The underlying question in the exploration that you should be asking at this point is; what can I do? In order to ensure that you do not partake in schemes from up the food chain, you have to be skeptical and smart. Read sources, which offer an impartial opinion and have a skeptical mindset when browsing Facebook or any other social media site in search for news.


edit on 26-9-2016 by TheTinHatExposer because: (no reason given)




posted on Sep, 26 2016 @ 05:07 AM
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off-topic post removed to prevent thread-drift


 



posted on Sep, 26 2016 @ 05:16 AM
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a reply to: MongolianPaellaFish

You do realise not every member comes from an English speaking background . Not saying this is the case here but he/she gets a star and flag for effort from me .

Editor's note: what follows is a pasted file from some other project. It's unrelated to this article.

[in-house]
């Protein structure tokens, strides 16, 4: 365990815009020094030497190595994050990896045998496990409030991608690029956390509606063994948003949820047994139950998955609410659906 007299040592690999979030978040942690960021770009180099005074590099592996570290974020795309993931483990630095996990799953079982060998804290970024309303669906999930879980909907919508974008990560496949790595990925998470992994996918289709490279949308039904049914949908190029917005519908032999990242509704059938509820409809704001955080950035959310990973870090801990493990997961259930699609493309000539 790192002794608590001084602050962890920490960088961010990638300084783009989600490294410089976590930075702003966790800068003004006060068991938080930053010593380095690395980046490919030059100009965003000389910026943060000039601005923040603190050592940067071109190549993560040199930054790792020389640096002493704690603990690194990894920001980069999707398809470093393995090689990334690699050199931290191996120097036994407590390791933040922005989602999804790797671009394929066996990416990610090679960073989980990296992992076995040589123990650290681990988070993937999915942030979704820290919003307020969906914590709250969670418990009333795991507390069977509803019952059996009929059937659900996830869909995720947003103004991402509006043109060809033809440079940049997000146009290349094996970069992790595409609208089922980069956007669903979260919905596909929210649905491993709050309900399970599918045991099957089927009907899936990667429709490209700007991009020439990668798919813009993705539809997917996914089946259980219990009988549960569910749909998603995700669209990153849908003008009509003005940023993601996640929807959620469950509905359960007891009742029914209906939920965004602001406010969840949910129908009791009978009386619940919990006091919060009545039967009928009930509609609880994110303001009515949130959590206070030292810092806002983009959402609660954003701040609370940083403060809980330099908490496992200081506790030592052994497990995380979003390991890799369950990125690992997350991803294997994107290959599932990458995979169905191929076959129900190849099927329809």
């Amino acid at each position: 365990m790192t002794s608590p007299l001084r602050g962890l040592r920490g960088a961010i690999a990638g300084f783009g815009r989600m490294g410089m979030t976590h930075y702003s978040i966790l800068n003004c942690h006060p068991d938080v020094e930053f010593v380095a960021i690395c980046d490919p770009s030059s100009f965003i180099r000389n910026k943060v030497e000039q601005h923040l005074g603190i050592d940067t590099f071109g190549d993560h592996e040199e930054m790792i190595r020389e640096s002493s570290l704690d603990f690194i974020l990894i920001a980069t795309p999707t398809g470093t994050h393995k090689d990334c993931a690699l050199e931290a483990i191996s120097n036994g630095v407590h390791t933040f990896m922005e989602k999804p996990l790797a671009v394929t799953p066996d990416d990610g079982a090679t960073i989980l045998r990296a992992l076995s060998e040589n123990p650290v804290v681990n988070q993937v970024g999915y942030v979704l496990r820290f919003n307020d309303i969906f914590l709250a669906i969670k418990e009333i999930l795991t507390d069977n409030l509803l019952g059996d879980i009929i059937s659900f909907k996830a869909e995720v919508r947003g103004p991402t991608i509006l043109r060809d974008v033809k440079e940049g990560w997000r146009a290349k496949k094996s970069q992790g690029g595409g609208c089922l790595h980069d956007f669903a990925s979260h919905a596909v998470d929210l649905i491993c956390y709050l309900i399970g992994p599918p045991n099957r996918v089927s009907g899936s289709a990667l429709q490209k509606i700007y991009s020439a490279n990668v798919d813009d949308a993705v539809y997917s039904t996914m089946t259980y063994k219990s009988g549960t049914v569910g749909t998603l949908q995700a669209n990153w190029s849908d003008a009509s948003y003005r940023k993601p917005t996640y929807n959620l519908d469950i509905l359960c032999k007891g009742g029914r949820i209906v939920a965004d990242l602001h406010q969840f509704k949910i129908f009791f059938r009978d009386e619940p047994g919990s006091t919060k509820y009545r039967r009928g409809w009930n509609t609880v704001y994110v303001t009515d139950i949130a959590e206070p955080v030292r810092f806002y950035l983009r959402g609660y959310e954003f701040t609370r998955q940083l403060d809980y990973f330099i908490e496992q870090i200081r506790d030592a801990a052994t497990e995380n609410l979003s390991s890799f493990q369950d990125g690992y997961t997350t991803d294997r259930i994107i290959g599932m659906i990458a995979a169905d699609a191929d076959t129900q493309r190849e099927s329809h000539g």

edit on 26-9-2016 by hutch622 because: (no reason given)

edit on 26-9-2016 by hutch622 because: (no reason given)



posted on Sep, 26 2016 @ 05:20 AM
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a reply to: TheTinHatExposer

Interesting thread.

It's impossible to ever know the truth.

All our news through the major channels is filtered. It's an eye level snapshot of what those who control the media want us to see.

It's driven by advertising, politics, donors and ultimately the control the elites need to have over the masses. The news is a brilliant way of controlling our thoughts and agendas.